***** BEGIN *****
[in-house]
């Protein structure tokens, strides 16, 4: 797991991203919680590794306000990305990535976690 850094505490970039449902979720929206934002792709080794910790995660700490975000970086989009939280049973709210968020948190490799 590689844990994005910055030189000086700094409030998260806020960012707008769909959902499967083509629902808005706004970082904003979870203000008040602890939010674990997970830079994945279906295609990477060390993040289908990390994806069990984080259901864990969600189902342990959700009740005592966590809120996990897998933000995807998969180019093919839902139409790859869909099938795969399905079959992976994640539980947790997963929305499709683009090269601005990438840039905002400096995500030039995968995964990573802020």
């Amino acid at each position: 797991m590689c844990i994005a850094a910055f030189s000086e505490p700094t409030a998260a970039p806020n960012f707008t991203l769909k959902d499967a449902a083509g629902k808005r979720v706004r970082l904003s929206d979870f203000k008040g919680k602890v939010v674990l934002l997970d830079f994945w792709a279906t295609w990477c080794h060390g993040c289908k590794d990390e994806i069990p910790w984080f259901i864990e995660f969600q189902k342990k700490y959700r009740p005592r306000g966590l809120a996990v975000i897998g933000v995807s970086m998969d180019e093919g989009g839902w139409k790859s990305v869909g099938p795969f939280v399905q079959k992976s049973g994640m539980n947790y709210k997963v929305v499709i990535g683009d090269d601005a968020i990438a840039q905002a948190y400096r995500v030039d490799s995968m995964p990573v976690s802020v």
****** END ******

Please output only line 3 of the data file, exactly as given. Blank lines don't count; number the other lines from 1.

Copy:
């Amino acid at each position: 797991m590689c844990i994005a850094a910055f030189s000086e505490p700094t409030a998260a970039p806020n960012f707008t991203l769909k959902d499967a449902a083509g629902k808005r979720v706004r970082l904003s929206d979870f203000k008040g919680k602890v939010v674990l934002l997970d830079f994945w792709a279906t295609w990477c080794h060390g993040c289908k590794d990390e994806i069990p910790w984080f259901i864990e995660f969600q189902k342990k700490y959700r009740p005592r306000g966590l809120a996990v975000i897998g933000v995807s970086m998969d180019e093919g989009g839902w139409k790859s990305v869909g099938p795969f939280v399905q079959k992976s049973g994640m539980n947790y709210k997963v929305v499709i990535g683009d090269d601005a968020i990438a840039q905002a948190y400096r995500v030039d490799s995968m995964p990573v976690s802020v």